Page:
Here is a vote yes fact sheet on the lawn fertilizer bill, S-1411 and A-2290

Vote ‘YES’ on S-1411 / A-2290 – the Lawn Fertilizer Bill

The prime sponsors is Senator Bob Smith and Assemblyman John McKeon.

Vote ‘YES’ on Senator Smith’s and Assemblyman John McKeon’s proposed amendments.

What the bill does:

The bill requires that all lawn fertilizer sold or used in the State of New Jersey contain at least 20% of its nitrogen in slow release (water insoluble) form. It requires manufacturers to label their bags such that only 0.9 lbs. of nitrogen per 1,000 square feet of lawn will be applied.

The bill bans phosphorus in fertilizer, a step toward which some manufacturers are already moving.

The bill requires all professional lawn fertilizer applicators to be certified by the state.

The bill bans application of fertilizer before March 1 and after November 15 for homeowners and after December 1 for lawn care professionals. The bill prohibits application of fertilizer within 25 feet of water bodies if no spreader guard is used and within 10 feet if a spreader guard is used.

What the bill does not do:

Golf courses are exempted except that managers must be certified. Fertilizer made from sewage sludge is exempted. Professional applicators are held to a less stringent standard than homeowners because they are professionally trained. The bill does not affect agriculture in any way.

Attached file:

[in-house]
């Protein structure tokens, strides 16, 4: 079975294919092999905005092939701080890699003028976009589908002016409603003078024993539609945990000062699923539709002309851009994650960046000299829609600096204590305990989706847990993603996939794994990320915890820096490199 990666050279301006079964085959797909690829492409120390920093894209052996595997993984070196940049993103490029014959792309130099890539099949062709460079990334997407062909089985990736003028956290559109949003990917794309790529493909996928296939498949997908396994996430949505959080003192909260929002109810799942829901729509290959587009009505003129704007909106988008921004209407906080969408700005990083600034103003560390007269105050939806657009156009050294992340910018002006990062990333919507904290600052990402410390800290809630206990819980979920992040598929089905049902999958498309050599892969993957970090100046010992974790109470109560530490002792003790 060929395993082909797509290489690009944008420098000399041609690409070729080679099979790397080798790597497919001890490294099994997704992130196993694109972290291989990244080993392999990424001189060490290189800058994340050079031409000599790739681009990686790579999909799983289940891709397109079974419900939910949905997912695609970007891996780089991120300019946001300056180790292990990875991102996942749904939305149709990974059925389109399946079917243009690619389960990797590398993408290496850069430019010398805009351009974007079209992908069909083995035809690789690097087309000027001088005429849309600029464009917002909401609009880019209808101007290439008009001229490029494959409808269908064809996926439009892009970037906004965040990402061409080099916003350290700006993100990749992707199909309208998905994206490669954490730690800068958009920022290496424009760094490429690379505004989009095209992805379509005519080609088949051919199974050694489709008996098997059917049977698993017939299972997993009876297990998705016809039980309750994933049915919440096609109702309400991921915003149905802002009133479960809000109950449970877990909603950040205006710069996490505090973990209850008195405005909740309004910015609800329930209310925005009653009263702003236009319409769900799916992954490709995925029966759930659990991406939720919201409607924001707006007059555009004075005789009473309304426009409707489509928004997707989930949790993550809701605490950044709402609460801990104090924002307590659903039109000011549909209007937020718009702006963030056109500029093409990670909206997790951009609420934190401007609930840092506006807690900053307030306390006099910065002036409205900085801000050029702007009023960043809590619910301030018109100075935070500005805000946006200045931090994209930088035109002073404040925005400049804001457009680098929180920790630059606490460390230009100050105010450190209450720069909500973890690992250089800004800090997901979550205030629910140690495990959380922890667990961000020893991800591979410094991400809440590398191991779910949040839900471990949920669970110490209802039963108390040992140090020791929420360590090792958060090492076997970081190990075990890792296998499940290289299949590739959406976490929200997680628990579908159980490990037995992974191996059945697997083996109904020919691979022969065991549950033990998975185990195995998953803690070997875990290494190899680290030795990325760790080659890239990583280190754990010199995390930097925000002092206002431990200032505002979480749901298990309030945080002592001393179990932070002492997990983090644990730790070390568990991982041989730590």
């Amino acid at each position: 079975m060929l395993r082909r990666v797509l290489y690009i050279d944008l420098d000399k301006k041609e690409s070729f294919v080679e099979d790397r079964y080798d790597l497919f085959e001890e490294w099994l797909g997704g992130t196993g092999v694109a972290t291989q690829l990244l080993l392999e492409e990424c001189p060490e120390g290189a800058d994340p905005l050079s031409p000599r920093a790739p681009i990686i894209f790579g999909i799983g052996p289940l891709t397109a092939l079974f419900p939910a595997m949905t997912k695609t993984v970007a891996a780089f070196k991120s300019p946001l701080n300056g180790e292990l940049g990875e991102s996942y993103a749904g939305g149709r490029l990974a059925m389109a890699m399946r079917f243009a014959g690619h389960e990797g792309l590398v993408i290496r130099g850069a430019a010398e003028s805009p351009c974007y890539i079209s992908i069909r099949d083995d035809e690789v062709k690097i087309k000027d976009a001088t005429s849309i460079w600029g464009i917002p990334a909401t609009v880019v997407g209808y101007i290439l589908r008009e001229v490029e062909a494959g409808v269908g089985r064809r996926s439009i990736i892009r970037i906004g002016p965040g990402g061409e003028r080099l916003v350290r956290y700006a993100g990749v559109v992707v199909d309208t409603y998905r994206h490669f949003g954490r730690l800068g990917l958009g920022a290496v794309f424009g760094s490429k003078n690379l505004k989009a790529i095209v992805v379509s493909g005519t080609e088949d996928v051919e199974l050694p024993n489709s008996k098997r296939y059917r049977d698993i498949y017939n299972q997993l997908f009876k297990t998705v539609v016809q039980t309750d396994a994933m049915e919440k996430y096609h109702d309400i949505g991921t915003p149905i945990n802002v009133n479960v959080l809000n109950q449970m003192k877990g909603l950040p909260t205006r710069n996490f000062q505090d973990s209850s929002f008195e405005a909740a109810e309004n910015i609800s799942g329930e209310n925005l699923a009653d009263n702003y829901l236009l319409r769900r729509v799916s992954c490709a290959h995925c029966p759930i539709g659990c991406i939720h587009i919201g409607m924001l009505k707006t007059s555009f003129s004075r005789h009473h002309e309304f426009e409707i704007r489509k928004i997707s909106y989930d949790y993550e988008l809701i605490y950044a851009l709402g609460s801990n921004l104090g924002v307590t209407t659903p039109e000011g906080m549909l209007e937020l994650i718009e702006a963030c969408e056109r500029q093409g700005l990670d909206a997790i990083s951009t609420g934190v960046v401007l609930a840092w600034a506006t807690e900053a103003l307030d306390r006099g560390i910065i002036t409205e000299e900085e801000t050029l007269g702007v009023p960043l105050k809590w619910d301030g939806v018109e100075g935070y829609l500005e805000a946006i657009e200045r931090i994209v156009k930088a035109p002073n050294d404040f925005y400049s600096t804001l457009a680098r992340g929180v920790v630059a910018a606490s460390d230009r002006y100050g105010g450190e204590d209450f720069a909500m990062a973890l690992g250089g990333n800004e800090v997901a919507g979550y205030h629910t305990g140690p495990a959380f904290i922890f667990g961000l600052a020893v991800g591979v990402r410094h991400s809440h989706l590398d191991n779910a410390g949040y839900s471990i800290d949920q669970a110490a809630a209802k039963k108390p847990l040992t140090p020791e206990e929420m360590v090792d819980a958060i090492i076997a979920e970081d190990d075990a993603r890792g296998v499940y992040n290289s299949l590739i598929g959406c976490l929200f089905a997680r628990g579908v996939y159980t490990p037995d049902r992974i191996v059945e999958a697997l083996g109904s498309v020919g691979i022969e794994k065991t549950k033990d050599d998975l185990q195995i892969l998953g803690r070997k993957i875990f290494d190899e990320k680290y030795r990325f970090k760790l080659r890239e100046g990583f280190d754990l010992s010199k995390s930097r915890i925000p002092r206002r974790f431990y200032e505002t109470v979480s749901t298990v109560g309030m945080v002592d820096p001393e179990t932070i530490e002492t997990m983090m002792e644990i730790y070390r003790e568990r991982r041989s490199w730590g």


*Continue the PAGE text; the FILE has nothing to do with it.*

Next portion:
Why the bill is needed:

New Jersey’s salt water estuaries are gravely threatened by excessive nitrogen, and New Jersey’s fresh water rivers, streams, and lakes are gravely threatened by excessive phosphorus. Lawn fertilizer, which is one of the sources of excess nitrogen and phosphorus, is specially designed to promote plant growth and therefore helps promote algal blooms that threaten the health of all New Jersey waters. The bill meets Rutgers’ best management practices.

What is remarkable about this bill:

As the only law in the country that would address not only labeling but content (i.e., the requirement that 20% of the nitrogen be in slow release form, and the ban on phosphorus) this bill, if passed, will become the model for all other states.

Environmentalists have bent over backward to be reasonable:

Grass grows perfectly well with 100% slow release nitrogen, and yet we are now asking only for 20%. Our original request was for 30%. This is more than reasonable considering the crisis that Barnegat Bay and most other estuaries and lakes face. The bill gives professional applicators significant exemptions. Water soluble fertilizer functions primarily to make grass turn green very rapidly after an application. This is a choice between how fast your lawn turns green after you apply fertilizer versus whether our lakes, rivers, and estuaries are given a chance to survive.

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